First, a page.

Reviews From S.F. DocFest 22

by on June 5, 2023

Ellie Vanderlip’s short film “Forgotten Fountains” demonstrates that experimental filmmaking techniques can be successfully married to discussing a matter of public concern.  Selected stock footage, pop culture ephemera ranging from old educational films to Kate Smith’s performance of “God Bless America,” and even a scandalous incident from Florida gets put together by Vanderlip to nicely acerbic effect.

Discussing the history and use of public water fountains may seem a trivial subject not worthy of the filmmaker’s efforts.  Yet she shows how the current sorry condition of public water fountains reflects shortsighted long-term neglect of America’s public infrastructure as well as the unhealthy influence of the bottled water industry.  Rather than info-dumping, her points prove wonderfully memorable.  Who knew public water fountains were built to reduce public intoxication?  Or that talking about the taste of water from a public water fountain in language usually deployed to describe a fine wine could disrupt the learned prejudice that bottled water inherently tastes better?

Here’s to the guerilla public water fountain installers who are doing more to maintain the New Deal legacy of public infrastructure than some of America’s supposed public servants.


“The Week” recently summarized a piece chirruping about the tourist possibilities for the Colombian city of Medellin.  The city’s association with the legacy of drug kingpin Pablo Escobar as well as the long history of the civil war between the Colombian government and the FARC rebels got rhetorically swept under the rug.   Theo Montoya’s semi-experimental “ANHELL 69” could be said to share that tourist bait piece’s “put the past behind us” vibe.  But Montoya’s film is more clear-eyed about living and thriving in a city (and country) with such a blood-soaked history.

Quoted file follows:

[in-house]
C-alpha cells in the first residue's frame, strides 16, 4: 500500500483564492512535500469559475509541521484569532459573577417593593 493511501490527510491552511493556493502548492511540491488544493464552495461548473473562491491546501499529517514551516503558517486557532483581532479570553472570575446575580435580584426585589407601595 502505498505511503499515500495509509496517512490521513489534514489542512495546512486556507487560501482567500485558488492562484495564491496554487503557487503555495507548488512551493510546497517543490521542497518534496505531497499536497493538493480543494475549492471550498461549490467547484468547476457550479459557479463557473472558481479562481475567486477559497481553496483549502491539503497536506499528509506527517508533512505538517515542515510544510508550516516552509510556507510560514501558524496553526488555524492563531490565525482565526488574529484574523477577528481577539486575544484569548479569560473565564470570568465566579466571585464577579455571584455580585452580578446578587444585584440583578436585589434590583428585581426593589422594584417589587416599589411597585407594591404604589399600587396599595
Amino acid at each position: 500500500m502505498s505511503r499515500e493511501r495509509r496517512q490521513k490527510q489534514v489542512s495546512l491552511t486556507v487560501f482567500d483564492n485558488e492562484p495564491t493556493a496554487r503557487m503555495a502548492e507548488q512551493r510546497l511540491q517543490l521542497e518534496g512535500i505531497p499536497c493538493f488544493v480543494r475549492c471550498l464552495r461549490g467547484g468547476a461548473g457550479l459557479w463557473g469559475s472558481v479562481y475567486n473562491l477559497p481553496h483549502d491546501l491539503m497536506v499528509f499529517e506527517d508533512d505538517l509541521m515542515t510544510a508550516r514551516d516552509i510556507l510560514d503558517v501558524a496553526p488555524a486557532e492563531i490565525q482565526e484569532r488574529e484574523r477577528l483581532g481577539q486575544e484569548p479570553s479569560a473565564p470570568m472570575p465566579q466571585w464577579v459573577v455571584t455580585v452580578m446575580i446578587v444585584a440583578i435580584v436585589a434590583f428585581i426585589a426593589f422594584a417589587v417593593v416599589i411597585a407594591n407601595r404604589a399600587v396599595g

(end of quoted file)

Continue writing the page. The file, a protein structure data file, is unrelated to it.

No on screen depictions of violence will be found in Montoya’s film.  There are references to interview subjects who are no longer with us as well as a visit to a crematorium display.  Instead, that sense of past violence is suggested by the visual metaphor of a hearse with an open casket in the back winding through the streets of this Colombian city.  Driven by famed Colombian director Victor Gaviria and with the corpse played by Montoya himself, the hearse in its apparently random travels conveys the sense of death still haunting the streets of Medellin.

The on-camera casting interviews Montoya does with his friends for his proposed horror film takes Colombia’s violent history a step further.  They, like the director, were part of the generation born after Pablo Escobar’s death.  Yet the drug lord’s passing didn’t mean a bright day of freedom had dawned for Montoya’s potential cast.  Social acceptance of their queerdom still isn’t a given in the country.

The plot of Montoya’s never-made movie ties together both social intolerance of sexual minorities and Colombia’s recent violent history.  Thanks to the large number of deaths caused by civil war and other sources, the cemeteries have run out of capacity to hold new denizens.  Now the ghosts of the dead mingle among the living.  While more respectable sorts regard these ghosts as nuisances, there are underground parties where the living and the dead co-exist and party on.  Anhell69, one such partygoer, takes living/dead relations a step further when he becomes the first living person to have unprotected sex with a ghost.  That sex act sparks a craze for human-ghost coupling known as spectrophilia.  Unfortunately, the Colombian government and the church object to the spectrophilia craze and create a band of spectrophiliac hunters to wipe out these practitioners (and ironically create more ghosts).